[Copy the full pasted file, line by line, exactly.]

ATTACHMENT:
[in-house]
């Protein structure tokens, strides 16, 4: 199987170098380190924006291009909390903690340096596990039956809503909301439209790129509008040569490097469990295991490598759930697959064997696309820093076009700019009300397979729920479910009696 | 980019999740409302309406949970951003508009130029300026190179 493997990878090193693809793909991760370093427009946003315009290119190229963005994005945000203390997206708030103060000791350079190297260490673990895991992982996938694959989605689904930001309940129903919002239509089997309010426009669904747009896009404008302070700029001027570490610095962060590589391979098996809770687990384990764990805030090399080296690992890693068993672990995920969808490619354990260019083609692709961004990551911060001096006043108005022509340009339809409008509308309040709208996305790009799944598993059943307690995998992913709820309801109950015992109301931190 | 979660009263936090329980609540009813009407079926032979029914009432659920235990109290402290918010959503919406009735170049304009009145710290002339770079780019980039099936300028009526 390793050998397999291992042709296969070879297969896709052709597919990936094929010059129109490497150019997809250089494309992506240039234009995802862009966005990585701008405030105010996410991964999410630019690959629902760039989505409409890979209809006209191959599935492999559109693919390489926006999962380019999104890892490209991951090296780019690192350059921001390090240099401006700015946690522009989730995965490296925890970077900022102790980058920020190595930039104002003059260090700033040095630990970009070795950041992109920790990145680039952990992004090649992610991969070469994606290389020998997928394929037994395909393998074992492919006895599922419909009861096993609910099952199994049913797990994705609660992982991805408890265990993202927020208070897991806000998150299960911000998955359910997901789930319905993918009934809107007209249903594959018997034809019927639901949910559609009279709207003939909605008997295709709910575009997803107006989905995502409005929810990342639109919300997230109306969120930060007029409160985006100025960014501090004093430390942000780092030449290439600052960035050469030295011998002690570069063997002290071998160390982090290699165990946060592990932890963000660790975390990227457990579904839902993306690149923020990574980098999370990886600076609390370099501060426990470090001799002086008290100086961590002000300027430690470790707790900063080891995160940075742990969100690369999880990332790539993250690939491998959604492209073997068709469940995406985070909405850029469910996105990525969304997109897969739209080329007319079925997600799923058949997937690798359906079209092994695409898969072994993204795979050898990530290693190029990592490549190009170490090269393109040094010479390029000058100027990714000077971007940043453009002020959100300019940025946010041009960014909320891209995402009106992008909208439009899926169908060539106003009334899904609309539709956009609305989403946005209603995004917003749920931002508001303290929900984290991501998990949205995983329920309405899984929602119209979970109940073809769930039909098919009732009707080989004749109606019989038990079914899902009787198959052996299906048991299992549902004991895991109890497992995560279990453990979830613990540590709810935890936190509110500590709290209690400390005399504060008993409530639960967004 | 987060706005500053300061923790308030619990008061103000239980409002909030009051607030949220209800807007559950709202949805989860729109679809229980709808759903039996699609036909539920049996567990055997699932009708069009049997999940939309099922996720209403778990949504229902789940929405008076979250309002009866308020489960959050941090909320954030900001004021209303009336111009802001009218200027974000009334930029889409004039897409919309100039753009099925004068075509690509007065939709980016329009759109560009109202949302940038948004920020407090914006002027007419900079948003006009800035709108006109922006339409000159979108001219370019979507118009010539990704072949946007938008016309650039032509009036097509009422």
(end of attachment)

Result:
[in-house]
């Protein structure tokens, strides 16, 4: 199987170098380190924006291009909390903690340096596990039956809503909301439209790129509008040569490097469990295991490598759930697959064997696309820093076009700019009300397979729920479910009696 | 980019999740409302309406949970951003508009130029300026190179 493997990878090193693809793909991760370093427009946003315009290119190229963005994005945000203390997206708030103060000791350079190297260490673990895991992982996938694959989605689904930001309940129903919002239509089997309010426009669904747009896009404008302070700029001027570490610095962060590589391979098996809770687990384990764990805030090399080296690992890693068993672990995920969808490619354990260019083609692709961004990551911060001096006043108005022509340009339809409008509308309040709208996305790009799944598993059943307690995998992913709820309801109950015992109301931190 | 979660009263936090329980609540009813009407079926032979029914009432659920235990109290402290918010959503919406009735170049304009009145710290002339770079780019980039099936300028009526 390793050998397999291992042709296969070879297969896709052709597919990936094929010059129109490497150019997809250089494309992506240039234009995802862009966005990585701008405030105010996410991964999410630019690959629902760039989505409409890979209809006209191959599935492999559109693919390489926006999962380019999104890892490209991951090296780019690192350059921001390090240099401006700015946690522009989730995965490296925890970077900022102790980058920020190595930039104002003059260090700033040095630990970009070795950041992109920790990145680039952990992004090649992610991969070469994606290389020998997928394929037994395909393998074992492919006895599922419909009861096993609910099952199994049913797990994705609660992982991805408890265990993202927020208070897991806000998150299960911000998955359910997901789930319905993918009934809107007209249903594959018997034809019927639901949910559609009279709207003939909605008997295709709910575009997803107006989905995502409005929810990342639109919300997230109306969120930060007029409160985006100025960014501090004093430390942000780092030449290439600052960035050469030295011998002690570069063997002290071998160390982090290699165990946060592990932890963000660790975390990227457990579904839902993306690149923020990574980098999370990886600076609390370099501060426990470090001799002086008290100086961590002000300027430690470790707790900063080891995160940075742990969100690369999880990332790539993250690939491998959604492209073997068709469940995406985070909405850029469910996105990525969304997109897969739209080329007319079925997600799923058949997937690798359906079209092994695409898969072994993204795979050898990530290693190029990592490549190009170490090269393109040094010479390029000058100027990714000077971007940043453009002020959100300019940025946010041009960014909320891209995402009106992008909208439009899926169908060539106003009334899904609309539709956009609305989403946005209603995004917003749920931002508001303290929900984290991501998990949205995983329920309405899984929602119209979970109940073809769930039909098919009732009707080989004749109606019989038990079914899902009787198959052996299906048991299992549902004991895991109890497992995560279990453990979830613990540590709810935890936190509110500590709290209690400390005399504060008993409530639960967004 | 987060706005500053300061923790308030619990008061103000239980409002909030009051607030949220209800807007559950709202949805989860729109679809229980709808759903039996699609036909539920049996567990055997699932009708069009049997999940939309099922996720209403778990949504229902789940929405008076979250309002009866308020489960959050941090909320954030900001004021209303009336111009802001009218200027974000009334930029889409004039897409919309100039753009099925004068075509690509007065939709980016329009759109560009109202949302940038948004920020407090914006002027007419900079948003006009800035709108006109922006339409000159979108001219370019979507118009010539990704072949946007938008016309650039032509009036097509009422």